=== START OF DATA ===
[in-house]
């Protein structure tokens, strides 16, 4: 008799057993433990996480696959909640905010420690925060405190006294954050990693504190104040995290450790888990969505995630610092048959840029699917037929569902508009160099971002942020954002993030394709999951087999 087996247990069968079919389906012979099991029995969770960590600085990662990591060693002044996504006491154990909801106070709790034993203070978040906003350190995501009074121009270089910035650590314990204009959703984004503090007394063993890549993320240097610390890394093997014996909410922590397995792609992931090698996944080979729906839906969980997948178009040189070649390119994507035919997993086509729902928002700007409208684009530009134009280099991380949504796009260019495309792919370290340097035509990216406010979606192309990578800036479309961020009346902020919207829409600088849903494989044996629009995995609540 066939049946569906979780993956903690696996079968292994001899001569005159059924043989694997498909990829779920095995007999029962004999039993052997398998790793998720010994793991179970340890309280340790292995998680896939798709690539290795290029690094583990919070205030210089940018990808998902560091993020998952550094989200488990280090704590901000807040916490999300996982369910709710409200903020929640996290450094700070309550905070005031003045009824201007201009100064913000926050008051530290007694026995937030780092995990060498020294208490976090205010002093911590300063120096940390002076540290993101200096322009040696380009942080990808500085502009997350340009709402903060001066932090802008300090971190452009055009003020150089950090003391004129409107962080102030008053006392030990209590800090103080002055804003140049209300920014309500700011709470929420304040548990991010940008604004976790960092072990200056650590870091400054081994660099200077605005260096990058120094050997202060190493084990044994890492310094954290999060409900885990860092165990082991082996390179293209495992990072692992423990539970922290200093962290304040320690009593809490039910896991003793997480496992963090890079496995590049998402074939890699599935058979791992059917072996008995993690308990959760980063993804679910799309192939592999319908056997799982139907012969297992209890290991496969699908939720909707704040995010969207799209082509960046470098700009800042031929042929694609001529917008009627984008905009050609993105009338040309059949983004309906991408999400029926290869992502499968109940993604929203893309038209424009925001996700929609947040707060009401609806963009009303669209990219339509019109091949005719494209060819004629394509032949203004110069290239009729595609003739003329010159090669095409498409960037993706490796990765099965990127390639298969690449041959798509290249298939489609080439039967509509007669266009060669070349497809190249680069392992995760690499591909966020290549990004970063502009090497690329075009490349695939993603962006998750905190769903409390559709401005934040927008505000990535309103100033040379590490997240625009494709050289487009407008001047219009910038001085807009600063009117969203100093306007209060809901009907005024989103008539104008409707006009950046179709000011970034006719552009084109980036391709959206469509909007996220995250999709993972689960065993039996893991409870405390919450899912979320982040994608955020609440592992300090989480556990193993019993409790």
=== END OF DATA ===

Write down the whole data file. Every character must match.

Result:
[in-house]
């Protein structure tokens, strides 16, 4: 008799057993433990996480696959909640905010420690925060405190006294954050990693504190104040995290450790888990969505995630610092048959840029699917037929569902508009160099971002942020954002993030394709999951087999 087996247990069968079919389906012979099991029995969770960590600085990662990591060693002044996504006491154990909801106070709790034993203070978040906003350190995501009074121009270089910035650590314990204009959703984004503090007394063993890549993320240097610390890394093997014996909410922590397995792609992931090698996944080979729906839906969980997948178009040189070649390119994507035919997993086509729902928002700007409208684009530009134009280099991380949504796009260019495309792919370290340097035509990216406010979606192309990578800036479309961020009346902020919207829409600088849903494989044996629009995995609540 066939049946569906979780993956903690696996079968292994001899001569005159059924043989694997498909990829779920095995007999029962004999039993052997398998790793998720010994793991179970340890309280340790292995998680896939798709690539290795290029690094583990919070205030210089940018990808998902560091993020998952550094989200488990280090704590901000807040916490999300996982369910709710409200903020929640996290450094700070309550905070005031003045009824201007201009100064913000926050008051530290007694026995937030780092995990060498020294208490976090205010002093911590300063120096940390002076540290993101200096322009040696380009942080990808500085502009997350340009709402903060001066932090802008300090971190452009055009003020150089950090003391004129409107962080102030008053006392030990209590800090103080002055804003140049209300920014309500700011709470929420304040548990991010940008604004976790960092072990200056650590870091400054081994660099200077605005260096990058120094050997202060190493084990044994890492310094954290999060409900885990860092165990082991082996390179293209495992990072692992423990539970922290200093962290304040320690009593809490039910896991003793997480496992963090890079496995590049998402074939890699599935058979791992059917072996008995993690308990959760980063993804679910799309192939592999319908056997799982139907012969297992209890290991496969699908939720909707704040995010969207799209082509960046470098700009800042031929042929694609001529917008009627984008905009050609993105009338040309059949983004309906991408999400029926290869992502499968109940993604929203893309038209424009925001996700929609947040707060009401609806963009009303669209990219339509019109091949005719494209060819004629394509032949203004110069290239009729595609003739003329010159090669095409498409960037993706490796990765099965990127390639298969690449041959798509290249298939489609080439039967509509007669266009060669070349497809190249680069392992995760690499591909966020290549990004970063502009090497690329075009490349695939993603962006998750905190769903409390559709401005934040927008505000990535309103100033040379590490997240625009494709050289487009407008001047219009910038001085807009600063009117969203100093306007209060809901009907005024989103008539104008409707006009950046179709000011970034006719552009084109980036391709959206469509909007996220995250999709993972689960065993039996893991409870405390919450899912979320982040994608955020609440592992300090989480556990193993019993409790």